Home News Premier League clubs “considering” scrapping points deductions & PSR rules

Premier League clubs “considering” scrapping points deductions & PSR rules

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Premier League clubs are reportedly “considering” scrapping Profit and Sustainability Rules (PSR) and instead introducing a so-called ‘luxury tax’.

A report from Mike Keegan in the Daily Mail has revealed that Premier League clubs are considering getting rid of PSR (what used to be Financial Fair Play), and bringing in a new luxury tax.

Fourteen of the 20 Premier League clubs would need to be in agreement to push through a rule change, and Keegan says this could be met.

“Radical reform has been discussed among the clubs and an entirely new system could be voted in at the end of the season meeting in June,” the report states.

“As many as 17 of the 20 clubs are thought to be leaning towards significant change.

MANCHESTER, ENGLAND - Monday, August 23, 2010: Manchester City's Chairman Khaldoon Al Mubarak (L) with Owner Sheikh Mansour bin Zayed al Nahyan sees his side take on Liverpool in his first ever Premiership match at the City of Manchester Stadium. (Photo by David Rawcliffe/Propaganda)

“Some feel that the eventual six-point penalty dished out to Everton and the four handed to Forest were draconian and not reflective of why PSR was brought in.”

Instead of PSR, a so-called luxury tax has been suggested. This would involve clubs that spend over the limit having to pay a fine that is redistributed to Premier League and EFL clubs.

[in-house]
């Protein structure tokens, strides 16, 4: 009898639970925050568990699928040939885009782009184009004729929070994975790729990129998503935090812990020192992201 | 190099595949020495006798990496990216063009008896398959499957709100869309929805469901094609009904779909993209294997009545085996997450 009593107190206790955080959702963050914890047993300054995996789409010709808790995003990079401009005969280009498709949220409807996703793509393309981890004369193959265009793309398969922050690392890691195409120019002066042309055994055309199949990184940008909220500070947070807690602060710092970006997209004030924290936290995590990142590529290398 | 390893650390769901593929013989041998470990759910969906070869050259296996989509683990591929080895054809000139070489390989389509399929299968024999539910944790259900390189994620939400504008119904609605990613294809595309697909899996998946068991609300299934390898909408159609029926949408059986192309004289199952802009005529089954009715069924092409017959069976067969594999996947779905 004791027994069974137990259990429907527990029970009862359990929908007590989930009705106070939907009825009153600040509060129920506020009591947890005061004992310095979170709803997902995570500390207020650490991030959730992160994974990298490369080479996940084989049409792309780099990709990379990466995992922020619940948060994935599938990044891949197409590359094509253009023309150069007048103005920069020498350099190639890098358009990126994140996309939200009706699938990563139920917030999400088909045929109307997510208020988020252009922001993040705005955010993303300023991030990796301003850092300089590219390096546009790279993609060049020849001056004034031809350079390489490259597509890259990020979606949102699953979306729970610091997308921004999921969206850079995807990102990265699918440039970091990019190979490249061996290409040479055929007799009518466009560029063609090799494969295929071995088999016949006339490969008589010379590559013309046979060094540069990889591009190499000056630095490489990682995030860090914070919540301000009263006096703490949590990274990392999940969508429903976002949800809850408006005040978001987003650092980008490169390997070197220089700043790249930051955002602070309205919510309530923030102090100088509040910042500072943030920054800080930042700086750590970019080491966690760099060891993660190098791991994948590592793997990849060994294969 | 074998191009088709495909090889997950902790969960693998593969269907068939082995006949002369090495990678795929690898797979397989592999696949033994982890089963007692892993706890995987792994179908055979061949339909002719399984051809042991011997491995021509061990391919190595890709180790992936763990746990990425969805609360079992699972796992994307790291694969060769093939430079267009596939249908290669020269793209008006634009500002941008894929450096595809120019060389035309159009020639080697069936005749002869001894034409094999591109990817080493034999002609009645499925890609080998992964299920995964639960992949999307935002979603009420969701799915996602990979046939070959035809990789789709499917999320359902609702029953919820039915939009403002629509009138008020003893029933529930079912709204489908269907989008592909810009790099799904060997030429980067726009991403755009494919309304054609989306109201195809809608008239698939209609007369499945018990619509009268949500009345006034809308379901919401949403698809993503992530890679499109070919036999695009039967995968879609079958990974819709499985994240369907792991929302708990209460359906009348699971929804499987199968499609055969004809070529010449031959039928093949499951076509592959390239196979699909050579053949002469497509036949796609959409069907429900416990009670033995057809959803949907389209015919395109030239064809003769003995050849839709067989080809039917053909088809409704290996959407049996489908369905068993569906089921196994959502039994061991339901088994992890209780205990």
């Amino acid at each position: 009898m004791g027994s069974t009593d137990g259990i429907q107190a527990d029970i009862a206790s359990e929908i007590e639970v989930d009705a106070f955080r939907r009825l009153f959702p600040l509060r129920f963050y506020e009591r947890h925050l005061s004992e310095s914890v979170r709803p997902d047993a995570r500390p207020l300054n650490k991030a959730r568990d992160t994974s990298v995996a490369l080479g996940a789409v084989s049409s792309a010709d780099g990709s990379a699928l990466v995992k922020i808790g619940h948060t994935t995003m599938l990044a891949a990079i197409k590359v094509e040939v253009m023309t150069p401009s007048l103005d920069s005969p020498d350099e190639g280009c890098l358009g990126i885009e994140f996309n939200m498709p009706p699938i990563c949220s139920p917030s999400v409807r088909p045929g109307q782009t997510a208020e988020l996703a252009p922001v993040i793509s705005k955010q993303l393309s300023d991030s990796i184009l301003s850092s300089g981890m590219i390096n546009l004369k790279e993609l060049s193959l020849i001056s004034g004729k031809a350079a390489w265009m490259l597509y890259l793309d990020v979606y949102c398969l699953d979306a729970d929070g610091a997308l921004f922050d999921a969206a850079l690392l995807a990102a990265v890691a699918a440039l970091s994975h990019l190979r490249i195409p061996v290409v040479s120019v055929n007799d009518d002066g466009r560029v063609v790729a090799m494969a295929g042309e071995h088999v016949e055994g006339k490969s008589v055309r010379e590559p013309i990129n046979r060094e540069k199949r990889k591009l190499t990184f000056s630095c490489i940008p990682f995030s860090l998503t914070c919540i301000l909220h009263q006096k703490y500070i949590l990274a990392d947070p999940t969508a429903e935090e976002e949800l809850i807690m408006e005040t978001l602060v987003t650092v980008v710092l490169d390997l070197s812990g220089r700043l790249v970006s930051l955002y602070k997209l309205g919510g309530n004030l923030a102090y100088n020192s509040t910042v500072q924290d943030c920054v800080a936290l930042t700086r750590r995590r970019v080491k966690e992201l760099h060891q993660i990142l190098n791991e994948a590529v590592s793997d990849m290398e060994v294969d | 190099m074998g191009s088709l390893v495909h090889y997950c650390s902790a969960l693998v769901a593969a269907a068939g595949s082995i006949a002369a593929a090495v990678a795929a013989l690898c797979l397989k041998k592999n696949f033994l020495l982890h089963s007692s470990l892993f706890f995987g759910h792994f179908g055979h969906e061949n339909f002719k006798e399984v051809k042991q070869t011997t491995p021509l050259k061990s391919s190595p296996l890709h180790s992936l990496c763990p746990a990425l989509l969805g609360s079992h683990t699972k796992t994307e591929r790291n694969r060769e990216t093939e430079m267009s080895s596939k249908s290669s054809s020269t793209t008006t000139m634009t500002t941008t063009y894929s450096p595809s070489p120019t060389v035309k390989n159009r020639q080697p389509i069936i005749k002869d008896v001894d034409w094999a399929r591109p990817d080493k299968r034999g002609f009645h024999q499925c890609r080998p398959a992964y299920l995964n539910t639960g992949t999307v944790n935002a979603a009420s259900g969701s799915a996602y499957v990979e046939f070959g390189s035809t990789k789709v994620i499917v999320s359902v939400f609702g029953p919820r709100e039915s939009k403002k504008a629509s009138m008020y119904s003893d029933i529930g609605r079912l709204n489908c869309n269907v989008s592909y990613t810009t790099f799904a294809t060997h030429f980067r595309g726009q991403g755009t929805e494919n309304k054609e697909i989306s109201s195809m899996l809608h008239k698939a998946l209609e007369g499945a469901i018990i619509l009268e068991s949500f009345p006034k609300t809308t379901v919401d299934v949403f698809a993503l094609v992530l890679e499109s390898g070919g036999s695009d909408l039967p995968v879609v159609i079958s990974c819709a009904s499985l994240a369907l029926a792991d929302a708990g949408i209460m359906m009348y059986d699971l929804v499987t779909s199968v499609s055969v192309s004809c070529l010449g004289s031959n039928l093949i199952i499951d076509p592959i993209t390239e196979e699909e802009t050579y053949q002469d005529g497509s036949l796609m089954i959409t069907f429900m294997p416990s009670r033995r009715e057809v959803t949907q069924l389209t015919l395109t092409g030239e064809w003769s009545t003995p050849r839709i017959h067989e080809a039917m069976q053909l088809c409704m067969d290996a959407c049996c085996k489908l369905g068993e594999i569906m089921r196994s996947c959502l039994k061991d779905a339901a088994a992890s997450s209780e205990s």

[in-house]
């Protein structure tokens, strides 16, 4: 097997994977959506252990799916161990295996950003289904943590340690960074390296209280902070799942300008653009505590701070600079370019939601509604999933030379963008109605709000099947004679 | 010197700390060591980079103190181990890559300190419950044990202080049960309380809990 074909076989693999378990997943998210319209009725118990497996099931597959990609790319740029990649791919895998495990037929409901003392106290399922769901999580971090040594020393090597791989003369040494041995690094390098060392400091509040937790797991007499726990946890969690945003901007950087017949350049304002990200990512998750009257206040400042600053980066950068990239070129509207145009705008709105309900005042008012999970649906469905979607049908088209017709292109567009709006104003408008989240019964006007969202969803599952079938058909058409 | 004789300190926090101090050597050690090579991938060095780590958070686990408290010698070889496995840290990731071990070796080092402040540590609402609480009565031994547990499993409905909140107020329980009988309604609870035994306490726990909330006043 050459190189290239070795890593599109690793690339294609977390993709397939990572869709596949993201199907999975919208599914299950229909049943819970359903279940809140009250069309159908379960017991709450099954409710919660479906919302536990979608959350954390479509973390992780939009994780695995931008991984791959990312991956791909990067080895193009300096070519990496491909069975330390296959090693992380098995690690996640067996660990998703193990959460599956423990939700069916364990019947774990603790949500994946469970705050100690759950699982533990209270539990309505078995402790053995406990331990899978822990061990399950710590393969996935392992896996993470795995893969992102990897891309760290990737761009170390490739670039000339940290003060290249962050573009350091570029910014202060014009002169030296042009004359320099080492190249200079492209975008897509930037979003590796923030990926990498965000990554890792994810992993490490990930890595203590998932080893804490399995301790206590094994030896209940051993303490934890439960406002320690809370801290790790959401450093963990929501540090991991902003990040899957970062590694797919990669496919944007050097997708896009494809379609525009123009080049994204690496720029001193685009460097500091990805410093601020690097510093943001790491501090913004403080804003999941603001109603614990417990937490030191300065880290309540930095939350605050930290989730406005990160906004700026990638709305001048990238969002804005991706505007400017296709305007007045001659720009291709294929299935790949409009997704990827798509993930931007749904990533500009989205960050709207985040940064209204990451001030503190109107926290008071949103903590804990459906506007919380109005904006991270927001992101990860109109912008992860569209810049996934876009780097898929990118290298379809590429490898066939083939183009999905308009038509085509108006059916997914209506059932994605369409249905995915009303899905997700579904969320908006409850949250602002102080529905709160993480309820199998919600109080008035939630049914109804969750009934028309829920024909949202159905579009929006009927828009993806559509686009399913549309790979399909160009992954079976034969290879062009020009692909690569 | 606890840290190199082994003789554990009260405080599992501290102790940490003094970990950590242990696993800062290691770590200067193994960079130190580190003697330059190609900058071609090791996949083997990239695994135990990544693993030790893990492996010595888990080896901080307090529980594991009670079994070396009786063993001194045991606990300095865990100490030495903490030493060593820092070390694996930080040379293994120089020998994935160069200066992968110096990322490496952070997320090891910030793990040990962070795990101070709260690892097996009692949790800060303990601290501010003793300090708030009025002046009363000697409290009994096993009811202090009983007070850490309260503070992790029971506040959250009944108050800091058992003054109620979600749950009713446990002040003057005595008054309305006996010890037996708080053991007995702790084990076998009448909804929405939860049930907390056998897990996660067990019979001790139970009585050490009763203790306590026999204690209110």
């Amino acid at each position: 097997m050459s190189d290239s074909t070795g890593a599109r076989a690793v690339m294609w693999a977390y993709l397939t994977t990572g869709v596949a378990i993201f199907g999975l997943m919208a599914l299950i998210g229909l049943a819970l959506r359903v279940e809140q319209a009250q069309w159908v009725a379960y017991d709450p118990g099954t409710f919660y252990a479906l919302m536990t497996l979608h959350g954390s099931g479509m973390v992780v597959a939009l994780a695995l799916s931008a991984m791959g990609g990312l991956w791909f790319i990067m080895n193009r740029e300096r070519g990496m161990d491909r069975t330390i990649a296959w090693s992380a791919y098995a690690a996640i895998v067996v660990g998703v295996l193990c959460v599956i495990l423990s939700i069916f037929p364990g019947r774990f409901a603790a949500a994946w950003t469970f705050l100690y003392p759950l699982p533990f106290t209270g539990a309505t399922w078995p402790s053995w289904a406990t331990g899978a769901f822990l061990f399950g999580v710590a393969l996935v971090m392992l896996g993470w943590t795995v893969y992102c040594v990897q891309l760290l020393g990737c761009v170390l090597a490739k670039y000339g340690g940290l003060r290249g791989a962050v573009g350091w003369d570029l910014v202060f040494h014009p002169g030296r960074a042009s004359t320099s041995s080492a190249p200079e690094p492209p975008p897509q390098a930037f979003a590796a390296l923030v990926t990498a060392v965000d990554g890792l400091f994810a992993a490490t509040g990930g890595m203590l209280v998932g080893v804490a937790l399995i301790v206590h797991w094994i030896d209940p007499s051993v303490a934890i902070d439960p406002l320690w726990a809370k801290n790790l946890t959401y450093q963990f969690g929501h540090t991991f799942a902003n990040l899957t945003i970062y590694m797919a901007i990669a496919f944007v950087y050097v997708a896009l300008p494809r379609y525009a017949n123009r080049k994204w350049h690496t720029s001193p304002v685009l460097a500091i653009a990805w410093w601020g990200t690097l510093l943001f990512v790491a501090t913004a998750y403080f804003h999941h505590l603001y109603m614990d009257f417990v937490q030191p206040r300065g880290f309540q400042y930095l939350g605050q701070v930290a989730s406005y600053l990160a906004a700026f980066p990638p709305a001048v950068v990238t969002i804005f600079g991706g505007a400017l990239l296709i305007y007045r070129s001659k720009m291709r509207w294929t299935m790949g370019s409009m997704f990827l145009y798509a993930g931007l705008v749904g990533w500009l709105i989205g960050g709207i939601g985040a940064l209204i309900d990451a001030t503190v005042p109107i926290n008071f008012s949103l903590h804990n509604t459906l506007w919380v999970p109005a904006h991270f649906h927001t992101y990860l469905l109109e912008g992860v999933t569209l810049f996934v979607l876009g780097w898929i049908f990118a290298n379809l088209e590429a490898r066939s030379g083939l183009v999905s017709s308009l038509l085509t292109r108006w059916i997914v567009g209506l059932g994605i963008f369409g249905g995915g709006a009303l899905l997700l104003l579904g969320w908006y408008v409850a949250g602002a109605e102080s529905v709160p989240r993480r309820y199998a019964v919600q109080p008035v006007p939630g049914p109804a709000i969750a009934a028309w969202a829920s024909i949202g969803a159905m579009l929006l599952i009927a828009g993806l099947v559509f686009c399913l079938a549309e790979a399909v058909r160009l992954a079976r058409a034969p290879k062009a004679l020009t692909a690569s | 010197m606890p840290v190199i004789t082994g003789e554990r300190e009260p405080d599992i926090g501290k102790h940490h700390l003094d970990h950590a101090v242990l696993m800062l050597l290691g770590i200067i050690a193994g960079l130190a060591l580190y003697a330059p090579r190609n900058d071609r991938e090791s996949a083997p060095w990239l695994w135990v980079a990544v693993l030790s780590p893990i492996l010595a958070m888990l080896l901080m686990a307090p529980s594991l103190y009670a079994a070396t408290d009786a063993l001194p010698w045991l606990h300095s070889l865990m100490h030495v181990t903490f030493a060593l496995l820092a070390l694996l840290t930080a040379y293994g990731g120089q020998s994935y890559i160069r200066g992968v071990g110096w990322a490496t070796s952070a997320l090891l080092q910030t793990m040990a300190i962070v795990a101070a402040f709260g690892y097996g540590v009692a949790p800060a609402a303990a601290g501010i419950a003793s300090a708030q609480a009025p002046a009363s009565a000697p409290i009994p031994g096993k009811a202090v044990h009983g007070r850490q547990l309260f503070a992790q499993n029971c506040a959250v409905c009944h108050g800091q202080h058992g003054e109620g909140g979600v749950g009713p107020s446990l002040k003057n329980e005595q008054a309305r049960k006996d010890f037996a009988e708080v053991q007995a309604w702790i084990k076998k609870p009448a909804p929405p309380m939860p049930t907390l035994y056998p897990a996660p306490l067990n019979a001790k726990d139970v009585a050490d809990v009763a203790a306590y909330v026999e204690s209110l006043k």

The news has caused controversy, with several questions being asked as to the motives behind the possible changes.

For example, clubs that are willing to overspend on players are more than likely going to be willing to pay the associated levies, therefore rendering the tax ineffective as a deterrent.

It could leave clubs such as Everton, that have only managed to avoid serious financial trouble due to having spending restrictions applied, in even more difficult situations.

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Without a sufficient disincentive, there is more chance reckless owners will run their clubs into serious trouble. It also brings into question the fairness of the competition.

If it weren’t already, it really would become a league for those with the most money to be succesful, rather than favouring clubs that are run well.

It seems league are trying to say that without altering the current PSR rules, they won’t be able to continue attracting the best players – seems unlikely.

Teams competing in Europe would also still have to comply with UEFA’s FFP rules, which limit club’s spending on wages, transfers and agent fees to 70 percent of the overall club revenue.